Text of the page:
Game #8-056: Texas Southern Tigers at Michigan State SpartansNovember 18, 2011 6:30 pm
Breslin Events Center
I'm more likely to be in Michigan State's Breslin Center for high school basketball (state finals, a Christmas tournament
or the "Izzo Shootout" team camp) than for the reason most of you know the gym. When it is a college game taken in, they often run towards the obscure, but with good reason. A few years ago the East Lansing trip was to see Brown, whose forward Scott Friske coached in our AAU program in the off-season. December I'll be there to see Lehigh and junior forward Holden Greiner -- who was coached by Friske in our AAU program. Friday's somewhat attraction was Texas Southern and it's Michigan-centric roster.
Texas Southern is the defending regular season champion from the lowest league beneath the Red Line. There was no mistaking this for the SWAC, with the statue of Earvin Johnson outside Breslin, the playing court the same one used by Michigan State in their 2000 national championship game and twice as many Final Four banners as Texas Southern has NCAA appearances. The Tigers came in 1-1, with a 20-point opening night loss at Baylor. Michigan State did 'em even worse. MSU craved a "get well" game after two high-profile losses over just five days against North Carolina on an aircraft carrier in San Diego then to Duke for Coach K's record-setting victory in Madison Square Garden. Playing sharply and aggressively in front of an eager Izzone, the Spartans beat up Texas Southern the entire way, welcoming their Spartan Invitational guest with a 76-41 loss.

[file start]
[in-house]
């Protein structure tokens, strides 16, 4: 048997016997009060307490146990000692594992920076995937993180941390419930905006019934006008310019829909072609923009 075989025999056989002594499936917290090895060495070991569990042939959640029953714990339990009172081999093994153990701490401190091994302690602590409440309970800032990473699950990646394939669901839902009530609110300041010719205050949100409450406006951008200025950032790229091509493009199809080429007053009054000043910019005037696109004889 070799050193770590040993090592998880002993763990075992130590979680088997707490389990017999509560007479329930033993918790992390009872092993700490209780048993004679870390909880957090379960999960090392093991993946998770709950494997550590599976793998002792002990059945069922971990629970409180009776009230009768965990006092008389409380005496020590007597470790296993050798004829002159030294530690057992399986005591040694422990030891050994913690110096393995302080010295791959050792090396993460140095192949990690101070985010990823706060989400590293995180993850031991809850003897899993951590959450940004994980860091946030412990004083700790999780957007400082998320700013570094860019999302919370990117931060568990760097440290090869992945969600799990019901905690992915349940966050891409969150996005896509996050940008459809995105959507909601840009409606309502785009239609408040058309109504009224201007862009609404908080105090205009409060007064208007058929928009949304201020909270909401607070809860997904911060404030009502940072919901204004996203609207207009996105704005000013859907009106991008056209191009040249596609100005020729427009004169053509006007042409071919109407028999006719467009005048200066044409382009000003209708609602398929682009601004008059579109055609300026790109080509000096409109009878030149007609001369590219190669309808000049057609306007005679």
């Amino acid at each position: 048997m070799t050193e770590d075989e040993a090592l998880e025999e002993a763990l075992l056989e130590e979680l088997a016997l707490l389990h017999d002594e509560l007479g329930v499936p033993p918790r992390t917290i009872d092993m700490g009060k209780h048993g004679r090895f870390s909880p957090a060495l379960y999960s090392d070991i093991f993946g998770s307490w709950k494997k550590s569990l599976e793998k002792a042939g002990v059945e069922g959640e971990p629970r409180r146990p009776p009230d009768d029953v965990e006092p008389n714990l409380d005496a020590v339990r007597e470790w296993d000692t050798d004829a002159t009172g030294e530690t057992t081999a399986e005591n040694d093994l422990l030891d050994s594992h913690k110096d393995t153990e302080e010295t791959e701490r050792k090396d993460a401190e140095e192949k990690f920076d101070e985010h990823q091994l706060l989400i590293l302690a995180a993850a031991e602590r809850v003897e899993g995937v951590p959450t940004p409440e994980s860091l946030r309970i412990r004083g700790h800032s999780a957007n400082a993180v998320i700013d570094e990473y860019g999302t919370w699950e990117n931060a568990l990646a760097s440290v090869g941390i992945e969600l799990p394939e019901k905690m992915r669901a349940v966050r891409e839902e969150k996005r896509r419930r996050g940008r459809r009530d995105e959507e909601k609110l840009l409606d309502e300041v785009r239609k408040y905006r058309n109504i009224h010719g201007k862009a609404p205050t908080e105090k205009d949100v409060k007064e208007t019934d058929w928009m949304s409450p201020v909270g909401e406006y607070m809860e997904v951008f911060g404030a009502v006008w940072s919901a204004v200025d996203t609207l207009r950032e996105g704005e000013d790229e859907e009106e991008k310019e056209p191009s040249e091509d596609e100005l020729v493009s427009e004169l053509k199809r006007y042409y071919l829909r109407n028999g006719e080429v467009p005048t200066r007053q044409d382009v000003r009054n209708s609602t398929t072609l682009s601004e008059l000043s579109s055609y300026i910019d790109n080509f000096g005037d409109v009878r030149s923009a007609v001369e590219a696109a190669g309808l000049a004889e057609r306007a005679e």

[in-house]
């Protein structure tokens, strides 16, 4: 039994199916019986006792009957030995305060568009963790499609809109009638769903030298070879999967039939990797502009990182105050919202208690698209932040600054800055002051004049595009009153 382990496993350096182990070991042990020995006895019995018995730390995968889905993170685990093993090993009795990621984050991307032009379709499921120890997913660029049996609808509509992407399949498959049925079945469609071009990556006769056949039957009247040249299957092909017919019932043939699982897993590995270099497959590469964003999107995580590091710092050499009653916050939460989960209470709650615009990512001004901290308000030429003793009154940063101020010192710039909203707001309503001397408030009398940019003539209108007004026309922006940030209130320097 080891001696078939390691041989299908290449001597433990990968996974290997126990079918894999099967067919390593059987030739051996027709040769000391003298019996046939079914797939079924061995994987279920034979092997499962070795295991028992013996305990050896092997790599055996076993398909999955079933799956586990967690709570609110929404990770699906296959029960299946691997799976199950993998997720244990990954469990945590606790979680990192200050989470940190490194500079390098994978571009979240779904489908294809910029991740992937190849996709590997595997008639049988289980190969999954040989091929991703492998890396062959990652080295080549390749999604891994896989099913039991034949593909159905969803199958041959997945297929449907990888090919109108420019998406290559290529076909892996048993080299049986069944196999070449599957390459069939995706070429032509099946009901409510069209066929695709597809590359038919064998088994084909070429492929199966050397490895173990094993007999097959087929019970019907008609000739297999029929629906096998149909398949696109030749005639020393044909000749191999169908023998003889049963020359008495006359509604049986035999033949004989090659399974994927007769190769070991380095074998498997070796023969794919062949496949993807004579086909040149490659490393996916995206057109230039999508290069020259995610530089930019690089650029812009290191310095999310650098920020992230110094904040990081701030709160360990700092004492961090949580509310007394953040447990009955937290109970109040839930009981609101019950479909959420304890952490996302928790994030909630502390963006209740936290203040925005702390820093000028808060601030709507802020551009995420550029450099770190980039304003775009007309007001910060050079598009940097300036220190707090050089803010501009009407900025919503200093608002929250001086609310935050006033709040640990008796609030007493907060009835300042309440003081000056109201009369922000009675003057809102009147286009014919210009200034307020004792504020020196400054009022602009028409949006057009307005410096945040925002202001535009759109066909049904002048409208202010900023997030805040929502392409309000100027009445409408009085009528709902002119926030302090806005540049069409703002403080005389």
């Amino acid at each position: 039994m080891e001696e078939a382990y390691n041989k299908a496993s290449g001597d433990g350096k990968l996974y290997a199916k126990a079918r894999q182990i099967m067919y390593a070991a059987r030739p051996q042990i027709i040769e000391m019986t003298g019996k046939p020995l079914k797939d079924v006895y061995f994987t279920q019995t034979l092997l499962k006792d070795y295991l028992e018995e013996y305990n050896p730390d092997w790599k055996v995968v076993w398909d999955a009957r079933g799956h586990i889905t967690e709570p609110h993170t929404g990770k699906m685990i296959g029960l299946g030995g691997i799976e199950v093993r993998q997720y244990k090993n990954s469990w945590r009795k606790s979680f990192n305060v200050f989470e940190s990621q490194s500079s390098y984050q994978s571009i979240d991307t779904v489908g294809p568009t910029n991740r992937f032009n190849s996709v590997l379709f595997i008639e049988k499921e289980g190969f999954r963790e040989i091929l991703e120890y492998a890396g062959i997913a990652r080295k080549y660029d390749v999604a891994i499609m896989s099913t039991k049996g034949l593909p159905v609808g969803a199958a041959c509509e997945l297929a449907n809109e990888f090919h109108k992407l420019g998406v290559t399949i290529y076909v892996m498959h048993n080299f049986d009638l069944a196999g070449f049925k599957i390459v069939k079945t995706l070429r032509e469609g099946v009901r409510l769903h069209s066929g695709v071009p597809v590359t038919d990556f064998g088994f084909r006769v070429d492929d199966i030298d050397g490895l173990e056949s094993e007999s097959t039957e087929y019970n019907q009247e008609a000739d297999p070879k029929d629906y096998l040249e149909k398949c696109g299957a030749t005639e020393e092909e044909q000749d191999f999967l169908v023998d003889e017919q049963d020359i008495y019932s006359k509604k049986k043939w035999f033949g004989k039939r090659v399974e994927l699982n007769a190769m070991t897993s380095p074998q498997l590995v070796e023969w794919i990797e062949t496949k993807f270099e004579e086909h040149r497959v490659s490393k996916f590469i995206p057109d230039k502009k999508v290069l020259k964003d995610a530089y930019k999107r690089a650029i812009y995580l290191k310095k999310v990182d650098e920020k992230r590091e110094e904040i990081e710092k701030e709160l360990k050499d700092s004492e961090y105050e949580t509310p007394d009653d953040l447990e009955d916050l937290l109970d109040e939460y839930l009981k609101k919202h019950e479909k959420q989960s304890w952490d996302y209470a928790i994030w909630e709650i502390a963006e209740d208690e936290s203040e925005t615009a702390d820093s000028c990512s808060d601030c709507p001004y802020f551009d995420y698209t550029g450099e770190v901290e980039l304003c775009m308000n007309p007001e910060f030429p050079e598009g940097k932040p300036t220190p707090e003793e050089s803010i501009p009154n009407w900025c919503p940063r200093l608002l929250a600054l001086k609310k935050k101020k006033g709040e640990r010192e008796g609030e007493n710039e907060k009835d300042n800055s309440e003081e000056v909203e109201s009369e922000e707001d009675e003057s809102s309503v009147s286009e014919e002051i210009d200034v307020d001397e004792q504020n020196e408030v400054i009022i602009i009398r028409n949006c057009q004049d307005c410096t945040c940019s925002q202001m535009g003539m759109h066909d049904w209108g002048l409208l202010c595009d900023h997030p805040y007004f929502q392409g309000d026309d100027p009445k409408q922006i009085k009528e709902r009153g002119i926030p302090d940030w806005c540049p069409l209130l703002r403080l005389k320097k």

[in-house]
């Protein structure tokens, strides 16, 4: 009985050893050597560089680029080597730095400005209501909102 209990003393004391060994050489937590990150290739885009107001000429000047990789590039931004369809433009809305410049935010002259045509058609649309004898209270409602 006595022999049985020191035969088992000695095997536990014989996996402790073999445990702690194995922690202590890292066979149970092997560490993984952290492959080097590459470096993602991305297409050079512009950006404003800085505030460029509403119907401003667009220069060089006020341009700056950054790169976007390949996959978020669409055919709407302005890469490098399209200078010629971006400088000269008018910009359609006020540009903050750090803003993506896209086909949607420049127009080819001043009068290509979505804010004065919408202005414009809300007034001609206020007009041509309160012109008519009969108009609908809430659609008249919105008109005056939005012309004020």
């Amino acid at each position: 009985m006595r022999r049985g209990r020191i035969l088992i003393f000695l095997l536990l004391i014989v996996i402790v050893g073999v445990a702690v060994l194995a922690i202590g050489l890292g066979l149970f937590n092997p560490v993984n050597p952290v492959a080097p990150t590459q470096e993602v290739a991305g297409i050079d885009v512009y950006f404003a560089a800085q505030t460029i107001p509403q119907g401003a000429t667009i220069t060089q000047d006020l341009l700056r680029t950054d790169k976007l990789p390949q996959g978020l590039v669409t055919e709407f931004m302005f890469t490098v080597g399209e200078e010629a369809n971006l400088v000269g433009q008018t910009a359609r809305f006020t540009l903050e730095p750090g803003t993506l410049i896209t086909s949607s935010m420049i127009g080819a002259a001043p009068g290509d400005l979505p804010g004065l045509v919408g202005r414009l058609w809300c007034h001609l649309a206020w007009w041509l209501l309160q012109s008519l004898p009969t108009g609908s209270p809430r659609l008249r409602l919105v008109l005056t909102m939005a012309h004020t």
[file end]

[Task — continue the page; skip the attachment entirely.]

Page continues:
Michigan State toyed with Texas Southern's zone, too often with middle school hoops 101, easy entries to the high post only to see open perimeter shooters pop open begging for the easy assist. On the other end the Tigers offered no post threat, so MSU was able to fearlessly blow up their high ball screens and crowd out Texas Southern's smaller shooters. Throwing up shots at any glimpse of daylight, Texas Southern didn't make a field goal for the first 5 minutes 30 seconds of the game and went into the half looking at a hopeless 32-12 deficit.
The disparity in the physical presence of the teams' frontcourts had a No. 1 vs. No. 16 seed feel. For MSU, 6-10 sophomore Adreian Payne played above the rim for a 10-10 effort, while freshman Branden Dawson looked like all you'd expect from a McDonald's All-American forward. No one on the court finished stronger and Dawson ended up the game's high scorer with 13 points on 6-of-7 shots in just 15 minutes.
Texas Southern coach Tony Harvey and three of his players are from Michigan, the cause of the small Tigers contingent or red behind their bench, amidst the Izzone sea (after which the civilian fans became sparser the higher you climbed up the next two levels towards the banner-heavy rafters of Breslin, which ended up maybe half-full for a season home opener with an unwieldy 6:30 pm tip; our tickets were from a friend who couldn't make it up in time from work in Detroit; it's a shorter shoot from my home base of Holland on the Lake Michigan shore to East Lansing thanks to the relatively new highway M6 which cuts south under Grand Rapids). The native sons have all seen better days.